Despite the measures imposed for the fight against coronavirus, the cybersecurity community keeps working. Cyber security solutions specialists have revealed the finding of a set of vulnerabilities in SQLite, the popular ACID-compliant relational database management system. If exploited, these security flaws would allow the deployment of various malicious scenarios such as denial of service (DDoS) attacks, database hacking and sensitive information leaking.
Below is a brief description of each of the faults found, with their respective Common Vulnerability Scoring System (CVSS) identification key.
CVE-2020-11655: This is an insufficient validation flaw of user input when improperly handling the initialization of the AggInfo object. Its exploitation allows a remote threat actor to deploy denial-of-service attacks by sending specially designed information using a formatted function query, triggering the DDoS condition.
The vulnerability is considered medium severity and no workarounds are known at the moment. This flaw is found in SQLite versions: SQLite 3.31.0 and 3.31.1
So far no cases of exploitation have been reported in the wild, nor have the existence of malware to exploit this vulnerability. Cyber security solutions specialists recommend staying on top of the release of relevant updates.
CVE-2020-11656: This is a use-after-free vulnerability that exists due to a failure after the implementation of ALTER TABLE. A remote hacker could execute arbitrary code on the target system to take control of the victim’s device. Experts in cyber security solutions specialists have not reported the development of security updates or the existence of an alternative solution to mitigate the risk of exploitation.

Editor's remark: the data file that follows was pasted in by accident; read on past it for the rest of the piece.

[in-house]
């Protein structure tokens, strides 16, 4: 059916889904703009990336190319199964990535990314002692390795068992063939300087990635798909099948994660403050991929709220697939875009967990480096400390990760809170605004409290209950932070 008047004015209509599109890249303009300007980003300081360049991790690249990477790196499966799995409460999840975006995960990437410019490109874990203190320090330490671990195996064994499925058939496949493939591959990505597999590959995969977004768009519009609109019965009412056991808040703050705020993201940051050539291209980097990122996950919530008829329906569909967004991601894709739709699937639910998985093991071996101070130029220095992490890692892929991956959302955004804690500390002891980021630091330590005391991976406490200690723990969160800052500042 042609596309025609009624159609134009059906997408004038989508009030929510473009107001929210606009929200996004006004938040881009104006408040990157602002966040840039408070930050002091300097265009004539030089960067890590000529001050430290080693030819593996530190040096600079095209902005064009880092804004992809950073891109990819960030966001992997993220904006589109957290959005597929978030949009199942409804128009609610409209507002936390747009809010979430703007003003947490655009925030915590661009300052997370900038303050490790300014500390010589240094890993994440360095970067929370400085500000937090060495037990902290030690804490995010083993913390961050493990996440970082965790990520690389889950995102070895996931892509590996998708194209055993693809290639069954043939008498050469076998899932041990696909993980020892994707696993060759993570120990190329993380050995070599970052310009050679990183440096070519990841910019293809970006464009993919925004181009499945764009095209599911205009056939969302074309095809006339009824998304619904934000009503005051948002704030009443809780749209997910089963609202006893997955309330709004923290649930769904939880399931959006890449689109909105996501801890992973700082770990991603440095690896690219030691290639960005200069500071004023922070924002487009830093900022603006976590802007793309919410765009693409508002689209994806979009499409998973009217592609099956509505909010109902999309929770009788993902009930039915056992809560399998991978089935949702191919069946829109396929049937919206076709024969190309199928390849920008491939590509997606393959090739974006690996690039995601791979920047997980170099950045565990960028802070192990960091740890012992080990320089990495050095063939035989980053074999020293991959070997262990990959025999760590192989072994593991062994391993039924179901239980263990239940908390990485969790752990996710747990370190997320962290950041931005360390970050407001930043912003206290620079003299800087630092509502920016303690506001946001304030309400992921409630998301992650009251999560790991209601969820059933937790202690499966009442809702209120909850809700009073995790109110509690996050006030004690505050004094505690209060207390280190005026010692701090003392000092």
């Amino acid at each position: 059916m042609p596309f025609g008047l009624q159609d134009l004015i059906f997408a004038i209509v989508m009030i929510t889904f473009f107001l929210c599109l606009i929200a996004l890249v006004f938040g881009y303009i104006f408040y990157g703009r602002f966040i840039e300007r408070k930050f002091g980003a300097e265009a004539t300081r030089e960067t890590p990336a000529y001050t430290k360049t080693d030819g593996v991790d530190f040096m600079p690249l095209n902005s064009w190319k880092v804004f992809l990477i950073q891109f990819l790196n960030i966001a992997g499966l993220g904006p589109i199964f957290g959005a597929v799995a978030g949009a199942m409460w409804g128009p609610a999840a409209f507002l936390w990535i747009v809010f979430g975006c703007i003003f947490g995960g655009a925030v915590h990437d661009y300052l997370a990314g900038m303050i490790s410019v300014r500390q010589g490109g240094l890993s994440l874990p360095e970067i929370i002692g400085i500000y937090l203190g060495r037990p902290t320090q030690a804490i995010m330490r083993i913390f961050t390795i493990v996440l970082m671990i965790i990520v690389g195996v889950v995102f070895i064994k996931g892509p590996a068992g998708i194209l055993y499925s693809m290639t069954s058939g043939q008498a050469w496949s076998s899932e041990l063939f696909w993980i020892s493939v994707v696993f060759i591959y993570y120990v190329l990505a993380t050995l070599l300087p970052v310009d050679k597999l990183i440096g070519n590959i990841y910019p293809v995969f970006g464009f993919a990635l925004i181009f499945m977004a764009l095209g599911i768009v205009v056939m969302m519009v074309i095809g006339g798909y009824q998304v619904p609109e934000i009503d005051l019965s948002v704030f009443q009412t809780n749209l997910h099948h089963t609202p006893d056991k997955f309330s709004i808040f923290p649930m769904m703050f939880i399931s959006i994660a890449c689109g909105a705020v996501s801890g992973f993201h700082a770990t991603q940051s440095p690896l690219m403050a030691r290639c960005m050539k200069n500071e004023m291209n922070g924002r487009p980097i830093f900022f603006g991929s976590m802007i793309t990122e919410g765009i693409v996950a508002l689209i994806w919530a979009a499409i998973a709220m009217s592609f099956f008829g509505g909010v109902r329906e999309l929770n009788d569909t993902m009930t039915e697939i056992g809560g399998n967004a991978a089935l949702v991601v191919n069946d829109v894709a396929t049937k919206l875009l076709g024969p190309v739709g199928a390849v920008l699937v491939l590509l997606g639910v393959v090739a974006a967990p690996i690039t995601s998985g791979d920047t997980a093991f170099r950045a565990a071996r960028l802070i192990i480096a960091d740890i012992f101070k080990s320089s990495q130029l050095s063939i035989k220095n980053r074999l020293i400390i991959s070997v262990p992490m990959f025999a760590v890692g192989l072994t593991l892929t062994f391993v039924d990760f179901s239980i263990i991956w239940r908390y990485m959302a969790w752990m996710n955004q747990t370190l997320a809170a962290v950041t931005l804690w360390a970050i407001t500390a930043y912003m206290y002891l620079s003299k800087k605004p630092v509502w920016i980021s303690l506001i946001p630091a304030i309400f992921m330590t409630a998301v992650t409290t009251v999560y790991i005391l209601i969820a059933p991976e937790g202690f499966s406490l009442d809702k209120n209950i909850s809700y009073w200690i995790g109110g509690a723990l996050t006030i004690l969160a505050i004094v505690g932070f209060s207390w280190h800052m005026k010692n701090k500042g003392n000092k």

The flaw exists in SQLite versions 3.31.0 and 3.31.1 and can be exploited remotely by threat actors remotely. To trigger the exploit, the hacker would have to send a specially crafted request to the vulnerable application and complete the attack.
So far it is still unknown whether an exploit exists to complete the attack, although specialists recommend that affected system administrators keep alert about the release of relevant updates to prevent this attack variant.
For further reports on vulnerabilities, exploits, malware variants and computer security risks you can access the website of the International Institute of Cyber Security (IICS), as well as the official platforms of technology companies.
He is a well-known expert in mobile security and malware analysis. He studied Computer Science at NYU and started working as a cyber security analyst in 2003. He is actively working as an anti-malware expert. He also worked for security companies like Kaspersky Lab. His everyday job includes researching about new malware and cyber security incidents. Also he has deep level of knowledge in mobile security and mobile vulnerabilities.